Choosing the Right Strategy Can Get Your CRM Program Kick-Started; However, Moving Ahead without One Can Leave You Dead in the Water

(Originally published in the November/December 2002 issue of AFSMI's Sbusiness.)

By William K. Pollock

Choosing the right strategy is always important in kicking off any business endeavor - but never more important than it will be in launching your organization's CRM program. While every business endeavor - whether large or small - is important, CRM-related initiatives are typically among the most important as they involve all aspects of the business, with a particular focus on the customer. Therefore, anything that can assist in successfully launching the program will be most helpful. On the other hand, anything that can hinder its success will be eminently visible - right down to the customer level. This is why getting off to a good start with CRM is imperative - and adopting the most effective strategy is a major prerequisite for success.

Gartner, Inc. suggests that, "If you implement customer relationship management without a plan, you're likely to fail." In fact, the analyst firm cites four alternative strategies from which a business must choose to ensure that it is ready to launch a successful CRM program implementation. They are:

  • Strategy No. 1: Extend Depth and Breadth of Relationships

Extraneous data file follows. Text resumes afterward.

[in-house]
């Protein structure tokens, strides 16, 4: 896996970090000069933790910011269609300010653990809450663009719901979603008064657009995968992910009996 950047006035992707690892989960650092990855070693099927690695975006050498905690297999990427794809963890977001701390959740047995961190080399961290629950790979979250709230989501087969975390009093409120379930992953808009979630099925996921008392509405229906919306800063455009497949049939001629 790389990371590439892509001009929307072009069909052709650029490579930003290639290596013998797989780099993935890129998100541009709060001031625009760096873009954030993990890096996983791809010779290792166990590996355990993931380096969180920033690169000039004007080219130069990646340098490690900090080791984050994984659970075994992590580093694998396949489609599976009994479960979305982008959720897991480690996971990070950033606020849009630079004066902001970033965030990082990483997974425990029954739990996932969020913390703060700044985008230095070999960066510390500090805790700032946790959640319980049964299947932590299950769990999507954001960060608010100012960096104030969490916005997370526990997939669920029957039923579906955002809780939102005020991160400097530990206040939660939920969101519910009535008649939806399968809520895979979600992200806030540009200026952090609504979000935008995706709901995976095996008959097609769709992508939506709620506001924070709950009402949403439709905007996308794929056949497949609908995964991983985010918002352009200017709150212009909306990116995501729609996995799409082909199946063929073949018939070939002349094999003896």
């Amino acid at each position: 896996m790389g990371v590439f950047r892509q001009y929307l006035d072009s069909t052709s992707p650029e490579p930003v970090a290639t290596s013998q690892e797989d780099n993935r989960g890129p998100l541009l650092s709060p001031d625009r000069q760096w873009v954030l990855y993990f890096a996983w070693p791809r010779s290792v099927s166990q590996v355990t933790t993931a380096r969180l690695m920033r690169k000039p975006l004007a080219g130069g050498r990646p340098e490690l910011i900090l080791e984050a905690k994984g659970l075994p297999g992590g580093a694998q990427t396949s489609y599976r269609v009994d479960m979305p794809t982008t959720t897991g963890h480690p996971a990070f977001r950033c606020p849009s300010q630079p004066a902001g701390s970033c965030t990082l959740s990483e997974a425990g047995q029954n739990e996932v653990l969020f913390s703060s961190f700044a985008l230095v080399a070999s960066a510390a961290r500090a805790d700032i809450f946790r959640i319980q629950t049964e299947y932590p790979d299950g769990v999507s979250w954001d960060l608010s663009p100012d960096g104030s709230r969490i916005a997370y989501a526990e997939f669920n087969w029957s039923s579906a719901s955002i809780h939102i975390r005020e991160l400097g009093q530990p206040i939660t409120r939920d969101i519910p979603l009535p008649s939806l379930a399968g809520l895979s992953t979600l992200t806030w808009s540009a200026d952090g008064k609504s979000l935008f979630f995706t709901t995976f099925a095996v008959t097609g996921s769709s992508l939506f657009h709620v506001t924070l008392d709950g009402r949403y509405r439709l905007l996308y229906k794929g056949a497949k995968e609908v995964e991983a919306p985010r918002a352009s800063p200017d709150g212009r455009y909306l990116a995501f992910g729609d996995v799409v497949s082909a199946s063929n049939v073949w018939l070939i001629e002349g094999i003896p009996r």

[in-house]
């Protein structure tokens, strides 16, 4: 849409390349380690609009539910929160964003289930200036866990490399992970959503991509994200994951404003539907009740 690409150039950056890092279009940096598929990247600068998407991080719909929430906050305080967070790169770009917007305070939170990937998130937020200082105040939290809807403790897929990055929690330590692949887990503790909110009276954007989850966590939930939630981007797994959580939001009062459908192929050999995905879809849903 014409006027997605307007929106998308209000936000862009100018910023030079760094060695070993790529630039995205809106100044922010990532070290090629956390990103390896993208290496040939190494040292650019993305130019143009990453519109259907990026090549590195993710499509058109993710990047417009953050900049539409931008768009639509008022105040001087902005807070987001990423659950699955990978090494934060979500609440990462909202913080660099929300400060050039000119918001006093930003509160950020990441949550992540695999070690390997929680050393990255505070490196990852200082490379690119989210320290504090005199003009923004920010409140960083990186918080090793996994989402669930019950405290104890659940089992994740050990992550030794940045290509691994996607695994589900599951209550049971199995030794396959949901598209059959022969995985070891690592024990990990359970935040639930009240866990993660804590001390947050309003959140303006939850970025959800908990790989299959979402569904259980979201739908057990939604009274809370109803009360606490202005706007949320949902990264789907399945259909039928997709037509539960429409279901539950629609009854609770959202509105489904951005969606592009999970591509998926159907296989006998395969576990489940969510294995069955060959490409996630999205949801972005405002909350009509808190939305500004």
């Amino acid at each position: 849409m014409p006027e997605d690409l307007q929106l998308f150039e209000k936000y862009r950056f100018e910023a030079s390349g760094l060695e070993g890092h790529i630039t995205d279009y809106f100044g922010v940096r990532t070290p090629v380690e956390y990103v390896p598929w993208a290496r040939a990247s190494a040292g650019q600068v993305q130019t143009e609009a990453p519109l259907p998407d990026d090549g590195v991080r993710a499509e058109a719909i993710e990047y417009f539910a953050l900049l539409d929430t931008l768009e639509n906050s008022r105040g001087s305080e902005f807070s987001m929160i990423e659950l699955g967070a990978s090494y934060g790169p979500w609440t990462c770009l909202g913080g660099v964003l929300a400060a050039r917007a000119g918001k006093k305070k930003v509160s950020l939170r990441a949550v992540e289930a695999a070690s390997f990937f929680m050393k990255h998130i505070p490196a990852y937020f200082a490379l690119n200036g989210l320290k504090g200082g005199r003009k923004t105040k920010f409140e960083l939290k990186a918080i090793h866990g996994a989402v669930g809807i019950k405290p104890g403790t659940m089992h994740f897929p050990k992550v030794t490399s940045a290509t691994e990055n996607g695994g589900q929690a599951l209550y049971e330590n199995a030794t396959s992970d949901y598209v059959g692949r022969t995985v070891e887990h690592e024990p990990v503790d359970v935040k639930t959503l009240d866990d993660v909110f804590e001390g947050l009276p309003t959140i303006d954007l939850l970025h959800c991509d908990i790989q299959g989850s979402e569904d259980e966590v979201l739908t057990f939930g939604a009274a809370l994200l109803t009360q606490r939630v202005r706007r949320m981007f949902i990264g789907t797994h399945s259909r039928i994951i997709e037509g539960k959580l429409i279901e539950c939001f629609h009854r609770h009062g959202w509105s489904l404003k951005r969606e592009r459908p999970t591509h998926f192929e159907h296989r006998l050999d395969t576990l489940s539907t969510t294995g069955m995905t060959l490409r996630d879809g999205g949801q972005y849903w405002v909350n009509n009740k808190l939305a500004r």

• Strategy No. 2: Reduce Delivery Channel Costs and Create Barriers to Entry
  • Strategy No. 3: Reinforce Brand
  • Strategy No. 4: Create Customer Satisfaction and Loyalty

While Gartner outlines its thoughts on the merits of these alternative strategies, we have our own take on each alternative, as well as our own points to consider when making your choice.

Strategy No. 1: Extend Depth and Breadth of Relationships
As the most commonly adopted strategy of them all, to extend the depth and breadth of relationships is, - of course - a valiant goal. It certainly adheres to the basic concept and premise of CRM - that is, to base the way in which the organization deals with its vendors, channel partners and customers on a foundation of interactive relationships, and to manage those relationships all to the common goal of serving the customer better. Isn't that what CRM is all about?

The adoption of this strategy can be used to:

  • Establish a framework that facilitates the ability of the services provider, its vendors and its customers to all work together more closely - as "partners" - in managing their respective service operations and activities;